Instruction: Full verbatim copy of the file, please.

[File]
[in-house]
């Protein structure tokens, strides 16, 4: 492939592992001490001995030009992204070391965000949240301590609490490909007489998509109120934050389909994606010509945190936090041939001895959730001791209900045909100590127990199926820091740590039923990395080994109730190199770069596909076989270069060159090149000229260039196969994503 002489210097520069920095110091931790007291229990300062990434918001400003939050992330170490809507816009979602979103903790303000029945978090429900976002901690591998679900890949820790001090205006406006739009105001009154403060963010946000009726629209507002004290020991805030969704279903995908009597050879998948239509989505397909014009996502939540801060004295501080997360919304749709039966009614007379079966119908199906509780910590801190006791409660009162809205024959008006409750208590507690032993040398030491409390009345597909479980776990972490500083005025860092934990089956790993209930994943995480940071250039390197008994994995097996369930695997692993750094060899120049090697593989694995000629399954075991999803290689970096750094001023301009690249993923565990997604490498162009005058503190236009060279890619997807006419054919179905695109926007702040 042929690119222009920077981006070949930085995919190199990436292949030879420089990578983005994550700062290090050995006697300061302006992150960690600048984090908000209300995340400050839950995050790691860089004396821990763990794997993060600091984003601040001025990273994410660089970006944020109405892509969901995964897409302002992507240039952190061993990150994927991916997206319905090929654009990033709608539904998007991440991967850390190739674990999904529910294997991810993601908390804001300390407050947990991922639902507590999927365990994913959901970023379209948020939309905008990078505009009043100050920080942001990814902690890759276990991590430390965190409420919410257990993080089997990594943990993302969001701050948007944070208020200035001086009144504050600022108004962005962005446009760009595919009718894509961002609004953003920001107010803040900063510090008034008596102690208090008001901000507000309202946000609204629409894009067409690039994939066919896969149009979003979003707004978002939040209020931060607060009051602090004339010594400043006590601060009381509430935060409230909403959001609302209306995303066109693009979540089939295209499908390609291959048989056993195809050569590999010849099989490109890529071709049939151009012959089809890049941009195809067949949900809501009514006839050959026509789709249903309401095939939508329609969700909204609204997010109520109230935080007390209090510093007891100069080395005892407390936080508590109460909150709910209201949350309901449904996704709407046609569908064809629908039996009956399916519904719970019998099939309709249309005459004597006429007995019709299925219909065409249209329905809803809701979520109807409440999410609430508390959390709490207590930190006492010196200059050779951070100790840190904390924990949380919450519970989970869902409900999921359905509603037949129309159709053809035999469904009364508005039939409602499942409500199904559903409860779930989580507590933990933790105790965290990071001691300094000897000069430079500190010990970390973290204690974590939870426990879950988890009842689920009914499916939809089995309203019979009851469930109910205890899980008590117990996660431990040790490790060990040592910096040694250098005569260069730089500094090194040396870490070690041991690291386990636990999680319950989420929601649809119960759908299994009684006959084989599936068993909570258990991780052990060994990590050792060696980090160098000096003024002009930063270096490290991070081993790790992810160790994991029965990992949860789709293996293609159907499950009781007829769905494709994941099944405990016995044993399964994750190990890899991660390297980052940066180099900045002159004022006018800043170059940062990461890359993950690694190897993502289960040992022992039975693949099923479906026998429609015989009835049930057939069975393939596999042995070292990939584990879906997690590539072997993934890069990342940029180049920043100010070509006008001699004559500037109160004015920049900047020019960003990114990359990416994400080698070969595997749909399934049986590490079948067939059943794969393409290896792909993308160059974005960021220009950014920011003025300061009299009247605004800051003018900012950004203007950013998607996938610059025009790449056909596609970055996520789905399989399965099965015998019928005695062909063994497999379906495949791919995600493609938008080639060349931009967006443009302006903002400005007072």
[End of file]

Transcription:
[in-house]
């Protein structure tokens, strides 16, 4: 492939592992001490001995030009992204070391965000949240301590609490490909007489998509109120934050389909994606010509945190936090041939001895959730001791209900045909100590127990199926820091740590039923990395080994109730190199770069596909076989270069060159090149000229260039196969994503 002489210097520069920095110091931790007291229990300062990434918001400003939050992330170490809507816009979602979103903790303000029945978090429900976002901690591998679900890949820790001090205006406006739009105001009154403060963010946000009726629209507002004290020991805030969704279903995908009597050879998948239509989505397909014009996502939540801060004295501080997360919304749709039966009614007379079966119908199906509780910590801190006791409660009162809205024959008006409750208590507690032993040398030491409390009345597909479980776990972490500083005025860092934990089956790993209930994943995480940071250039390197008994994995097996369930695997692993750094060899120049090697593989694995000629399954075991999803290689970096750094001023301009690249993923565990997604490498162009005058503190236009060279890619997807006419054919179905695109926007702040 042929690119222009920077981006070949930085995919190199990436292949030879420089990578983005994550700062290090050995006697300061302006992150960690600048984090908000209300995340400050839950995050790691860089004396821990763990794997993060600091984003601040001025990273994410660089970006944020109405892509969901995964897409302002992507240039952190061993990150994927991916997206319905090929654009990033709608539904998007991440991967850390190739674990999904529910294997991810993601908390804001300390407050947990991922639902507590999927365990994913959901970023379209948020939309905008990078505009009043100050920080942001990814902690890759276990991590430390965190409420919410257990993080089997990594943990993302969001701050948007944070208020200035001086009144504050600022108004962005962005446009760009595919009718894509961002609004953003920001107010803040900063510090008034008596102690208090008001901000507000309202946000609204629409894009067409690039994939066919896969149009979003979003707004978002939040209020931060607060009051602090004339010594400043006590601060009381509430935060409230909403959001609302209306995303066109693009979540089939295209499908390609291959048989056993195809050569590999010849099989490109890529071709049939151009012959089809890049941009195809067949949900809501009514006839050959026509789709249903309401095939939508329609969700909204609204997010109520109230935080007390209090510093007891100069080395005892407390936080508590109460909150709910209201949350309901449904996704709407046609569908064809629908039996009956399916519904719970019998099939309709249309005459004597006429007995019709299925219909065409249209329905809803809701979520109807409440999410609430508390959390709490207590930190006492010196200059050779951070100790840190904390924990949380919450519970989970869902409900999921359905509603037949129309159709053809035999469904009364508005039939409602499942409500199904559903409860779930989580507590933990933790105790965290990071001691300094000897000069430079500190010990970390973290204690974590939870426990879950988890009842689920009914499916939809089995309203019979009851469930109910205890899980008590117990996660431990040790490790060990040592910096040694250098005569260069730089500094090194040396870490070690041991690291386990636990999680319950989420929601649809119960759908299994009684006959084989599936068993909570258990991780052990060994990590050792060696980090160098000096003024002009930063270096490290991070081993790790992810160790994991029965990992949860789709293996293609159907499950009781007829769905494709994941099944405990016995044993399964994750190990890899991660390297980052940066180099900045002159004022006018800043170059940062990461890359993950690694190897993502289960040992022992039975693949099923479906026998429609015989009835049930057939069975393939596999042995070292990939584990879906997690590539072997993934890069990342940029180049920043100010070509006008001699004559500037109160004015920049900047020019960003990114990359990416994400080698070969595997749909399934049986590490079948067939059943794969393409290896792909993308160059974005960021220009950014920011003025300061009299009247605004800051003018900012950004203007950013998607996938610059025009790449056909596609970055996520789905399989399965099965015998019928005695062909063994497999379906495949791919995600493609938008080639060349931009967006443009302006903002400005007072």